pers1 = Person("morten", "århus", "mok@example.com", 86188180)

We can access the attributes via the instance of the person:

print pers1.name
print pers1.email

In the class definition, we have defined a method to set the email address. A method of this type is called a “setter”:

pers1.set_email('nogetandet@gmail.com')

In this case, the setter does nothing else than change the value of the email variable, so we could have done just this:

pers1.email = 'nogetandet@gmail.com'

however, using getters and setters is normally considered good programming style.

If we want to have a class describing a student, we can make use of the functionality already existing in the Person class. This is called the DRY principle: Don’t Repeat Yourself. A student however, has special attributes that is not used for other persons:

class Student(Person):

    def set_studiekortnummer(self, s):
        self.studie_nr = s

We have added a method to set the studynumber, but the name, address etc. is inherited from the base class.

rune = Student("rune", "ukendt", "rune@gmail", 89421111)

We now have an instance of the Student class called rune. Let us set the student number:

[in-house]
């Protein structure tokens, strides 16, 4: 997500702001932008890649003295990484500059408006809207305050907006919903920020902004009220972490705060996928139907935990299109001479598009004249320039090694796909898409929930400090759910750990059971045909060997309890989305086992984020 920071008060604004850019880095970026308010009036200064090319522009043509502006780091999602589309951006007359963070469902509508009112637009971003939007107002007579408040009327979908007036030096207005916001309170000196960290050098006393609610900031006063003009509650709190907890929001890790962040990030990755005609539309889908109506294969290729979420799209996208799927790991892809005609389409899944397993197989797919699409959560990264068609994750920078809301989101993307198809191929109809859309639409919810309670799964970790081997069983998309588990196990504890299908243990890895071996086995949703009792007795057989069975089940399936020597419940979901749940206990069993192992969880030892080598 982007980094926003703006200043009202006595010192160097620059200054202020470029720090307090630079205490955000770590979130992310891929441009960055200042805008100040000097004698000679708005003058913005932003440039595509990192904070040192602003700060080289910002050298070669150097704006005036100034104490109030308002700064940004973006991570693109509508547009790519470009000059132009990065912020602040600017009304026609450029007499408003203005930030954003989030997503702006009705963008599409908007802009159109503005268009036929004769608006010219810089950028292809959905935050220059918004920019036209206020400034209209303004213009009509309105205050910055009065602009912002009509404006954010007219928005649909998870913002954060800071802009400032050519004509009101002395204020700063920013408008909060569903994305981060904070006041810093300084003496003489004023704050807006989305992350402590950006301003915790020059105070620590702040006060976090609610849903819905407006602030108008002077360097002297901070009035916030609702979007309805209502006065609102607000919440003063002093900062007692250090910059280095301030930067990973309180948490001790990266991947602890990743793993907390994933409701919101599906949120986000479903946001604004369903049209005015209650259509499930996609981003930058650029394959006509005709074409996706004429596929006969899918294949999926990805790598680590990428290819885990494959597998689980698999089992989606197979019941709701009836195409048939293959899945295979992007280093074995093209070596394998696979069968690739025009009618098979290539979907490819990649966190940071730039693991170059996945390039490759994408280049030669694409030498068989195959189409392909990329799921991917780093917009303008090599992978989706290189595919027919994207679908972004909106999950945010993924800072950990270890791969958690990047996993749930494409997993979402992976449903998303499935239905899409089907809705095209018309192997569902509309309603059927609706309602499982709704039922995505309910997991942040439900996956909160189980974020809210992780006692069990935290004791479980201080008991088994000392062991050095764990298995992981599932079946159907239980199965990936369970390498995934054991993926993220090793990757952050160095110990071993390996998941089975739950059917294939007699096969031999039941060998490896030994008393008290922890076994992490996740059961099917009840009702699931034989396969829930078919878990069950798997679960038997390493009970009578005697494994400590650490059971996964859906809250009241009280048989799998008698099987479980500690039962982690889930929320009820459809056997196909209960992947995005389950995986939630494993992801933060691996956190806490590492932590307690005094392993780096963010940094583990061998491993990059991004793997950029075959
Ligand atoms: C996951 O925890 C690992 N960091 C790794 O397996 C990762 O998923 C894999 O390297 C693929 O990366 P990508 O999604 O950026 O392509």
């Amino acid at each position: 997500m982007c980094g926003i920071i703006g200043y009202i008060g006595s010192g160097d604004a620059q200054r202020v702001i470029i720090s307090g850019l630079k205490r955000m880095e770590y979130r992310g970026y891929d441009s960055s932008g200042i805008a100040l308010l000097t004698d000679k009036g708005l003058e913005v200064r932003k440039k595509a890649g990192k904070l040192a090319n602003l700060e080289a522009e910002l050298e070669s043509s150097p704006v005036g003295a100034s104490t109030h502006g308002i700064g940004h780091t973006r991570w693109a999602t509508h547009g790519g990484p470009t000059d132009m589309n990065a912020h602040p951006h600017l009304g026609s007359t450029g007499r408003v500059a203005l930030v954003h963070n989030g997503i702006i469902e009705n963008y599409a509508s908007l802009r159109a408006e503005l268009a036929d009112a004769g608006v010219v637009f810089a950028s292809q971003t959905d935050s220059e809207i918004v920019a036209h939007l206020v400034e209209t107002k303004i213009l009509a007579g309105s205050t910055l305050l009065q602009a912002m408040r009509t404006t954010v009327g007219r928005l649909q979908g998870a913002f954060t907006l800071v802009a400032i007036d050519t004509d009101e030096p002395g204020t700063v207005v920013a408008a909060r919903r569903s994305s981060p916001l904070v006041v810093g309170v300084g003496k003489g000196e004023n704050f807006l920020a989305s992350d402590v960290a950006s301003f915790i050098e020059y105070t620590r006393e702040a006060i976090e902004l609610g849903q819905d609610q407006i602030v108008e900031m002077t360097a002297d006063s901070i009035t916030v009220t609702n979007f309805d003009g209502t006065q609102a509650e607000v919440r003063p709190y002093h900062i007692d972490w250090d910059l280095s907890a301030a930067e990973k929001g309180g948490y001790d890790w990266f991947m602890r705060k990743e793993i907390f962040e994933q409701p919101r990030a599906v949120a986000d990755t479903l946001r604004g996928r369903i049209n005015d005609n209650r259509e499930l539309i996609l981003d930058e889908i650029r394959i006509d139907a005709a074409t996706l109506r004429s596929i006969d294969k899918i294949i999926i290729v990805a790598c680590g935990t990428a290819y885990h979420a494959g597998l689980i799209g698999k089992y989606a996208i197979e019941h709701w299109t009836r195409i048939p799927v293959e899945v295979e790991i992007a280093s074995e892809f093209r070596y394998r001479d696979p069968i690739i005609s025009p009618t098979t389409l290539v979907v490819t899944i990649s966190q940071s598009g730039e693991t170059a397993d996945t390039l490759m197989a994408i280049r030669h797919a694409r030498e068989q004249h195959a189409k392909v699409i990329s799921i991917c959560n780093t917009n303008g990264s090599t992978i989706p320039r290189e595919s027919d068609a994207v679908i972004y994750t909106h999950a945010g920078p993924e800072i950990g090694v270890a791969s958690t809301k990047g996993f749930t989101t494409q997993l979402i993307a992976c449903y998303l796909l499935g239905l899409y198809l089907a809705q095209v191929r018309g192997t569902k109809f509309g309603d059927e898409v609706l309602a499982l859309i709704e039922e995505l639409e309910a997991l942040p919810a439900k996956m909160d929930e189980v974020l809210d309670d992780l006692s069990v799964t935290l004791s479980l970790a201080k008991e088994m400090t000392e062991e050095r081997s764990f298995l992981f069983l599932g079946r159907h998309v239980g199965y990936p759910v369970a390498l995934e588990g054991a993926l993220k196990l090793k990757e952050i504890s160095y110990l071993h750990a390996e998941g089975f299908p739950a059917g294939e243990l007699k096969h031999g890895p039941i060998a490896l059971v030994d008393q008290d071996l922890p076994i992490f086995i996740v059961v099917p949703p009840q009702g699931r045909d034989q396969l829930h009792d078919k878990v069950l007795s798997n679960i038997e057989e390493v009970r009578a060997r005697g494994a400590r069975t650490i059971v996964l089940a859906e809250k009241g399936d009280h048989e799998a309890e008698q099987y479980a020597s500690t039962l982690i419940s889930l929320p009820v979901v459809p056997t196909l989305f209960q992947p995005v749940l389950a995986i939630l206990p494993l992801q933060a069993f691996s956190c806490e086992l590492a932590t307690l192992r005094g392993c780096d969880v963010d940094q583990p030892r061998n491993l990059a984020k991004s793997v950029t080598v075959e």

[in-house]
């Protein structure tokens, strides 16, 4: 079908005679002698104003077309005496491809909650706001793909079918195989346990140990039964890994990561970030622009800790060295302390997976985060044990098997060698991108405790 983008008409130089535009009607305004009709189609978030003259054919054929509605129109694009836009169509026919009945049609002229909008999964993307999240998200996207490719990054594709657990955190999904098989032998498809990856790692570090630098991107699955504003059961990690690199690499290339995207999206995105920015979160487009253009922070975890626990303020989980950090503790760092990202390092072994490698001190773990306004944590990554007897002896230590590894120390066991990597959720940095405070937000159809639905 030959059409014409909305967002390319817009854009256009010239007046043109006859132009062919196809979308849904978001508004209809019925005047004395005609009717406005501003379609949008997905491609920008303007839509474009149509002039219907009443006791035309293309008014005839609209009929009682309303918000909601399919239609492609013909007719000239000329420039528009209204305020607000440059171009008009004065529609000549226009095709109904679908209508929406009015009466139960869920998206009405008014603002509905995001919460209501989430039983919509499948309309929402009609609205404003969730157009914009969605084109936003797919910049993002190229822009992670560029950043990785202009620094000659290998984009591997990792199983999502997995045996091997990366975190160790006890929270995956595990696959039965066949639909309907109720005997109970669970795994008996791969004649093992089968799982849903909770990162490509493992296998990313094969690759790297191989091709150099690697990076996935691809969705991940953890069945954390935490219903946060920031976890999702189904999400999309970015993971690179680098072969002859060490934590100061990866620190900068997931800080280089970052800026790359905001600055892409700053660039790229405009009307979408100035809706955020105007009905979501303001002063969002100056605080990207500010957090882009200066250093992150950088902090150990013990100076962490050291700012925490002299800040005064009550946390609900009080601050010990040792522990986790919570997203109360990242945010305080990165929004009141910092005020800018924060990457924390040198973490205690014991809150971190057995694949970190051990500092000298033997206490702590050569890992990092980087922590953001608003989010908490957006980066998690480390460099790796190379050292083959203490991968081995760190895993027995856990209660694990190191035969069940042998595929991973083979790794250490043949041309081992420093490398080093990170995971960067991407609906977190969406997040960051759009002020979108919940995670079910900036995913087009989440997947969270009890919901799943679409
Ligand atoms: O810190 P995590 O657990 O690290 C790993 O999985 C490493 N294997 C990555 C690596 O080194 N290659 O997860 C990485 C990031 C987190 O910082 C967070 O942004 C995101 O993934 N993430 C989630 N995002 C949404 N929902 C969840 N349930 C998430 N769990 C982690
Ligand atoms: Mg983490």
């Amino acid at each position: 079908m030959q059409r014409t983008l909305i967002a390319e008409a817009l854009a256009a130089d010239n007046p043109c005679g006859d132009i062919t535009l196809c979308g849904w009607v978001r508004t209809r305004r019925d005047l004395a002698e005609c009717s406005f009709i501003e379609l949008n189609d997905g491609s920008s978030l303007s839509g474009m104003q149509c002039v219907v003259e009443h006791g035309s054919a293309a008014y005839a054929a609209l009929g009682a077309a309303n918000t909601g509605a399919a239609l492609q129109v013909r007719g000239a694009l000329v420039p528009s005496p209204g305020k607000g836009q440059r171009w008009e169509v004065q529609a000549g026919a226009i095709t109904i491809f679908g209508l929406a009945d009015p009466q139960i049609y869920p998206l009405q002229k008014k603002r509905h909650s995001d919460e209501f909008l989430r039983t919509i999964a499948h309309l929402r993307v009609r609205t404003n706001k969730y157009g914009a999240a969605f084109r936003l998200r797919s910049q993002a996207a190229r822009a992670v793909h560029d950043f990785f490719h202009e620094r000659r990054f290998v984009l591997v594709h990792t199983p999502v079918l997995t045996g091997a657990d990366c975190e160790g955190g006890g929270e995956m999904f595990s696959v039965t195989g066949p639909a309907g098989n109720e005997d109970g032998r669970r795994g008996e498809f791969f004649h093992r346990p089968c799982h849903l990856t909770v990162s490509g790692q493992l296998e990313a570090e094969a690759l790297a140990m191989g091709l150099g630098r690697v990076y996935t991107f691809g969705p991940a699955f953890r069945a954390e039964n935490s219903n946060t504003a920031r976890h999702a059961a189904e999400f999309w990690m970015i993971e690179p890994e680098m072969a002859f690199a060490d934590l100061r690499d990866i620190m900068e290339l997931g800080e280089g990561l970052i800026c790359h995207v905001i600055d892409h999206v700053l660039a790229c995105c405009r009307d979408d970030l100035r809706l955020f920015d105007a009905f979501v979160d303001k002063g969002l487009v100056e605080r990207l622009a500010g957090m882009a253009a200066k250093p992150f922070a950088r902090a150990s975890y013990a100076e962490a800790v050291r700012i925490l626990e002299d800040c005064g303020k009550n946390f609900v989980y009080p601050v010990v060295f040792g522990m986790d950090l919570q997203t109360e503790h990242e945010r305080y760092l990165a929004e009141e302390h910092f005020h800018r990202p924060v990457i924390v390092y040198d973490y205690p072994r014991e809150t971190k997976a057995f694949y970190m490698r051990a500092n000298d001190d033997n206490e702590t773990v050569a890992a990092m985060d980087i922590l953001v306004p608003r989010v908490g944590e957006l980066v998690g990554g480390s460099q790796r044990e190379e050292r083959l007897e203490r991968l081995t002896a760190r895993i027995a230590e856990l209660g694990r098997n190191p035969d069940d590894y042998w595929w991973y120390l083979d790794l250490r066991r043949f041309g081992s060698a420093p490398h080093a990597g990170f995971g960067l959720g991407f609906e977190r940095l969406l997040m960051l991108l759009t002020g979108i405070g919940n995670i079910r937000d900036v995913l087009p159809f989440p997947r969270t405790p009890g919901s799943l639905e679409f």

print rune
rune.set_studiekortnummer(123456)
print rune.studie_nr
print rune.name

2.2 Biopython

We will now look at the Biopython package, but first, let us write a small program to fetch a sequence from Uniprot that is purely native Python.

2.2.1 fetch sequence from Uniprot

Here is the content of the program called fetch-files-uniprot.py:

#! /usr/bin/env python 
from utils import parse_list
import urllib
import sys

uniprot = "http://www.uniprot.org/uniprot/"
remote = urllib.FancyURLopener()

if __name__ == "__main__":

    fd = open (sys.argv[1])

    for ent in parse_list(fd):
        print "getting ", ent
        f = remote.open(uniprot+ent+".txt")
        seq = f.read()
        f.close()
        g = open(ent+".txt", "w")
        g.write(seq)
        g.close()
    #. #. 

Let us examine the code. Near the top, you see that we import the function parse_list from the module utils. This is our own Python module, stored in a file utils.py, and it looks like this:

def parse_list(f):
    "Parse our little sequence id list files"
    line = 'begin'
    L = []
    for line in f:
        if '#' in line:
            line,comment = line.split('#',1)
        #.         if len(line) > 0:
            L.append(line.strip())
    #. 
    return L
#. 

This function reads a file, skips comments marked with ‘#’, and returns a list of sequence IDs.